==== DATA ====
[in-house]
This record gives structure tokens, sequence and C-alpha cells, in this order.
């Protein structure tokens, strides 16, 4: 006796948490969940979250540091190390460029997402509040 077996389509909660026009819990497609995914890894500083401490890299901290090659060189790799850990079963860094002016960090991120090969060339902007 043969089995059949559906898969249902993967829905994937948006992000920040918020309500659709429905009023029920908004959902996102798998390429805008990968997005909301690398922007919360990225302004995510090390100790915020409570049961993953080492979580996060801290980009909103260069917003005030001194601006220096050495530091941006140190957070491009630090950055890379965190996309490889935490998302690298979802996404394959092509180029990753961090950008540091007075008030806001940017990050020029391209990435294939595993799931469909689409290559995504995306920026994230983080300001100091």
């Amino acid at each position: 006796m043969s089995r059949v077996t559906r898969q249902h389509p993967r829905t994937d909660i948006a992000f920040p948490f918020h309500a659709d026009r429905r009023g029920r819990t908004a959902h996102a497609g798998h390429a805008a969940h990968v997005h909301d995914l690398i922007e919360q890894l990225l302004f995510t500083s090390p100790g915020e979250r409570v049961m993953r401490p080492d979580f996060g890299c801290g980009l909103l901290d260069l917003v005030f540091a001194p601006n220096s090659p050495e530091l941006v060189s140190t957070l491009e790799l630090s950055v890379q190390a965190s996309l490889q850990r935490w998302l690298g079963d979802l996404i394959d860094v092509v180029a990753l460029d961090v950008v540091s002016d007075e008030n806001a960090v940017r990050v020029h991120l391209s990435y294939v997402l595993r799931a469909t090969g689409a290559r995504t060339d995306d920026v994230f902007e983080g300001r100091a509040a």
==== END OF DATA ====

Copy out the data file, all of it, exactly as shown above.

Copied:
[in-house]
This record gives structure tokens, sequence and C-alpha cells, in this order.
């Protein structure tokens, strides 16, 4: 006796948490969940979250540091190390460029997402509040 077996389509909660026009819990497609995914890894500083401490890299901290090659060189790799850990079963860094002016960090991120090969060339902007 043969089995059949559906898969249902993967829905994937948006992000920040918020309500659709429905009023029920908004959902996102798998390429805008990968997005909301690398922007919360990225302004995510090390100790915020409570049961993953080492979580996060801290980009909103260069917003005030001194601006220096050495530091941006140190957070491009630090950055890379965190996309490889935490998302690298979802996404394959092509180029990753961090950008540091007075008030806001940017990050020029391209990435294939595993799931469909689409290559995504995306920026994230983080300001100091």
């Amino acid at each position: 006796m043969s089995r059949v077996t559906r898969q249902h389509p993967r829905t994937d909660i948006a992000f920040p948490f918020h309500a659709d026009r429905r009023g029920r819990t908004a959902h996102a497609g798998h390429a805008a969940h990968v997005h909301d995914l690398i922007e919360q890894l990225l302004f995510t500083s090390p100790g915020e979250r409570v049961m993953r401490p080492d979580f996060g890299c801290g980009l909103l901290d260069l917003v005030f540091a001194p601006n220096s090659p050495e530091l941006v060189s140190t957070l491009e790799l630090s950055v890379q190390a965190s996309l490889q850990r935490w998302l690298g079963d979802l996404i394959d860094v092509v180029a990753l460029d961090v950008v540091s002016d007075e008030n806001a960090v940017r990050v020029h991120l391209s990435y294939v997402l595993r799931a469909t090969g689409a290559r995504t060339d995306d920026v994230f902007e983080g300001r100091a509040a």